Water, Water Everywhere? Depends on Where You Look

May 11, 2023

Can the San Francisco Bay Area grow sustainably with a limited water supply? A new study by SPUR and the Pacific Institute shows that more dense development in urban areas can ensure that the region’s growing population does not add excess water demand to California’s drought-stricken water infrastructure.

Key takeaways:

  1. By 2070, the Bay Area can add 2.1 million jobs, 6.8 million people and 2.2 million homes by 2070 without straining the water supply.
  2. This projected population growth can offset all of its increased water consumption with efficiency gains through infrastructure improvements and urban density.
  3. By implementing even more ambitious plans (there are 18 recommendations in total), the Bay Area could even grow more while using less water than today.

California is thirsty. In “Water for a Growing Bay Area,” Feinstein & Thebo (2021) observe that years of drought exacerbated by climate change have enabled some growth-averse jurisdictions to enact moratoria on new housing development due to impending water shortages. In some cases, the authors note, short-term fears may be valid, but in the long-term, simply turning off the tap on growth isn’t a sustainable solution. 

While water scarcity can and should spell bad news for suburban lawn enthusiasts, dense urban infill development is precisely what’s needed for the Bay Area to develop more resilient water infrastructure (to say nothing of its general effectiveness in fighting climate change). 

In some ways, the solution has been clear for some time. After peaking in the 1980s, water demand has largely decoupled from population growth. The average California household now uses 40% less water than half a century ago. A growing Bay Area needs to keep going in this direction. 

The report focuses on urban water systems, largely because the agricultural sector is already projected to steeply cut its water use thanks to the Sustainable Groundwater Management Act of 2014, while a similarly comprehensive policy for reducing urban water consumption is not in place.

By modeling six possible scenarios of the next half-century, Feinstein & Thebo predict “that the Bay Area’s applied water use in 2070 could be 40% lower if the region pursued efficiency measures and compact land growth instead of a business-as-usual approach to growth with little increase in efficiency.” Applied water reduction scenarios for the state’s agricultural sector, meanwhile, range from 2% to 22% in a varied body of literature. 

In technical jargon, “applied water use” is all water used in the system, including water consumed by crops that cannot be immediately reused, and water that may percolate to a nearby reservoir and be reused in the near future. 

To ensure long-term water sustainability, the report delivers 18 policy recommendations summed up under three broad categories:

  1. Efficiency and conservation
  2. Compact land-use reform to enable more multifamily housing
  3. Regional cooperation, alternative water sources, and returning water to wildlife

The first is pretty straightforward: conserve water by taking shorter showers, and use water more efficiently with a low-flow showerhead. But how can this dynamic be applied at a broader scale? That’s where land use comes in.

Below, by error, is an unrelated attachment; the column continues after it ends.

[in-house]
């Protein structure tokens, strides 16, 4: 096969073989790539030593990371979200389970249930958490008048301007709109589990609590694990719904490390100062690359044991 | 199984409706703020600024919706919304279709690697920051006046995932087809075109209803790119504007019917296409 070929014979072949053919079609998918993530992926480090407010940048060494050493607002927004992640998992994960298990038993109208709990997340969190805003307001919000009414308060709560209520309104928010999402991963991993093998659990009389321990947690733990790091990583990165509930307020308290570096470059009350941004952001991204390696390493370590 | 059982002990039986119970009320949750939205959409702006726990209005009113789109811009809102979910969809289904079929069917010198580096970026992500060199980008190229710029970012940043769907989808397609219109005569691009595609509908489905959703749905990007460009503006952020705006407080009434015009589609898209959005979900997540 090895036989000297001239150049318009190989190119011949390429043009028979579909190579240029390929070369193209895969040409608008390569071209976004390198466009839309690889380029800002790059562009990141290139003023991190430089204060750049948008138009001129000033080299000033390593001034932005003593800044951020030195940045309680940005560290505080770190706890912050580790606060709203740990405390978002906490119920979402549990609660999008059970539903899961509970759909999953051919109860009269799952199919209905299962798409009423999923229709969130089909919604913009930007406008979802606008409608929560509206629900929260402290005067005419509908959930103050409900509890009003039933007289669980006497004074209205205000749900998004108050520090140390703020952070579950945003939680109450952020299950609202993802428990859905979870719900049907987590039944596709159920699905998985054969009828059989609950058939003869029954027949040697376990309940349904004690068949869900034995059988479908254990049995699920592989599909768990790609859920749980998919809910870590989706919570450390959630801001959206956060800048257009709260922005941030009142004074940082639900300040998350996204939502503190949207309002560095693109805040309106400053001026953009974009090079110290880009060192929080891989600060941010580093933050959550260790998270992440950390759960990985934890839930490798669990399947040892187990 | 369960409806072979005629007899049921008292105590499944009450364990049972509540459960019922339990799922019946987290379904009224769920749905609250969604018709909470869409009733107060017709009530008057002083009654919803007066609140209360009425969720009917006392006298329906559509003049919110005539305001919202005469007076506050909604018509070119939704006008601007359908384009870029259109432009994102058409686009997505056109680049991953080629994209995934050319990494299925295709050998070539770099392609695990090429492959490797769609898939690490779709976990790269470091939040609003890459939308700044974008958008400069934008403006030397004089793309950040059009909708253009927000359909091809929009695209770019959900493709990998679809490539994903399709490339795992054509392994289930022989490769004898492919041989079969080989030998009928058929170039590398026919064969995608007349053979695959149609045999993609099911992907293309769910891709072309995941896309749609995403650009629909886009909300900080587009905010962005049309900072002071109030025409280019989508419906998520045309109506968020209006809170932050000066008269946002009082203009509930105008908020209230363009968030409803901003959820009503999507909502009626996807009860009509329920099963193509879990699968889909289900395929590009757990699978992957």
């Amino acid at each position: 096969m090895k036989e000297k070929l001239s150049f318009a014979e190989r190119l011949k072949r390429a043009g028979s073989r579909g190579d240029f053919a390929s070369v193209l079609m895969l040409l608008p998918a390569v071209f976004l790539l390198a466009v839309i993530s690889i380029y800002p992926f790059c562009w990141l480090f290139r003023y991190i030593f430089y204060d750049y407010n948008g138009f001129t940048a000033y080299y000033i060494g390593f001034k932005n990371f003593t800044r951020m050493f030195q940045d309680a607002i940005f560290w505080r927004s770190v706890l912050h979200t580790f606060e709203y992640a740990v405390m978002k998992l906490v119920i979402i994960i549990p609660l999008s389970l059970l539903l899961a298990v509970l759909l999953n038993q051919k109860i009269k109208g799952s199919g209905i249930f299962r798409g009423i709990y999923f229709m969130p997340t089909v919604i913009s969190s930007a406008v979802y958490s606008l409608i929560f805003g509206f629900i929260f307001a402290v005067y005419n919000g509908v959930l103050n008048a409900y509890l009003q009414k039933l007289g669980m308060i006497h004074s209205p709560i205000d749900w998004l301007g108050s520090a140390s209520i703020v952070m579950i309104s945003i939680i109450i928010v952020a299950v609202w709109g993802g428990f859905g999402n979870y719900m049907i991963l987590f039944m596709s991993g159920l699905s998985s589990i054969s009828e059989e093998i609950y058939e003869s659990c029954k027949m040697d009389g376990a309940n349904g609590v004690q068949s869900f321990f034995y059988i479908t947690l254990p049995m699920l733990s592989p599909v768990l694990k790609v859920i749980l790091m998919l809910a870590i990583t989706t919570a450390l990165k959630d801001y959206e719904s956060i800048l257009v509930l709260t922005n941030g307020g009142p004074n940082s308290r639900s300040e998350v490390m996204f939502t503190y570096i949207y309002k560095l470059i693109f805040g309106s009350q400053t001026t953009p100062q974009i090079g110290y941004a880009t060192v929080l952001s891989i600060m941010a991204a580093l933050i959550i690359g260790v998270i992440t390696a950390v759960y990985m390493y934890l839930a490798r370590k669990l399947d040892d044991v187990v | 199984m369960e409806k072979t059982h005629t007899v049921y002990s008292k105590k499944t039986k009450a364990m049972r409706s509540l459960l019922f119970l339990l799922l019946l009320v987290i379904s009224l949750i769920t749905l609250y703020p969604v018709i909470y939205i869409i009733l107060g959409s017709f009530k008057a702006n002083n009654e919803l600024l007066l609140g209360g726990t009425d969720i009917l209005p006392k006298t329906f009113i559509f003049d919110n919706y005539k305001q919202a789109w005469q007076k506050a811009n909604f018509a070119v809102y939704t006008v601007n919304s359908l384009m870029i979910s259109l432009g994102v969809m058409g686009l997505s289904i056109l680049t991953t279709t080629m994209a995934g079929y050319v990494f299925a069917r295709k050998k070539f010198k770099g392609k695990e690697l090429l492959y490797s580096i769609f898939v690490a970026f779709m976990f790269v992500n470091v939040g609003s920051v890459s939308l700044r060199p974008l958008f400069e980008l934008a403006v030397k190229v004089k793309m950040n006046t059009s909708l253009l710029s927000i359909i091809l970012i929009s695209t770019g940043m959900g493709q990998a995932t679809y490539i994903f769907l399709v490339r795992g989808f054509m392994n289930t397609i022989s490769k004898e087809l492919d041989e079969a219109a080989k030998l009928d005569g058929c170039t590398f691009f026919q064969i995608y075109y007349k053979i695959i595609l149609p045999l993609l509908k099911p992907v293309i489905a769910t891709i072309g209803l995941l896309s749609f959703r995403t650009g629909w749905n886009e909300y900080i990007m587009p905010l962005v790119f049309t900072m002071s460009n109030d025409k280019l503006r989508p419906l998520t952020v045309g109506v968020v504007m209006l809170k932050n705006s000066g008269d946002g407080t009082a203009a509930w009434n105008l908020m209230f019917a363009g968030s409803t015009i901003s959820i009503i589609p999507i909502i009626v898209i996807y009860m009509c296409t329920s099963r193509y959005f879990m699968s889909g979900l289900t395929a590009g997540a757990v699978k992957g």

To get a sense of the water consumption that could be saved with more dense urban living, this chart from the report neatly sums up how wasteful the average household in suburban jurisdictions such as Hillsborough can be, compared to the urban core of San Francisco:

SPUR chart

Urban infill reduces per capita water consumption in several ways: (1) by reducing water per capita used for landscaping; (2) building housing in areas with existing sewer lines results in less new water demand than adding water supply to exurban land without water infrastructure; and (3) new buildings adhere to modern building codes with more efficient plumbing and fewer leaks. This has serious consequences for housing policy, given that the low-income city of East Palo Alto had to establish a building moratorium in 2016 and could only permit new construction after Mountain View and Palo Alto agreed to share water with their struggling, poorer neighbor. More recently, the Marin Municipal Water District is considering a temporary ban on new lines that could prevent new urban infill in San Rafael, with priority development areas near transit and jobs.

There are two basic scenarios that SPUR envisions for the future of the Bay Area: business as usual, and a YIMBY future with more urban infill housing near transit. In the latter scenario, a similar population consumes the same amount of water and enjoys 800,000 more new homes near jobs and transit than in the “business as usual” scenario with more suburban sprawl and worsening affordability. 

“Compared to sprawl growth, compact growth doesn’t decrease total water use, but it decreases per capita consumption dramatically,” Feinstein & Thebo explain. “In the compact growth scenarios, the region is able to fully address housing demand and yet use about the same amount of water as in the sprawl scenarios.”

However, efficiency likely won’t be enough. As the authors observe, “growth will outstrip the potential to offset demand with local conservation and efficiency. Meeting the demand for every part of the Bay Area will require transferring water within the region or identifying alternative supplies.” 

Other recommended strategies include “water transfers” in which water utilities form long-term agreements to share resources (such as the recent agreement between East Palo Alto, Mountain View, and Palo Alto) and investing in alternative water sources such as recycling, stormwater capture and desalination. Nevertheless, the first step toward a more resilient water system in the future depends on making more sustainable choices about how we use land today.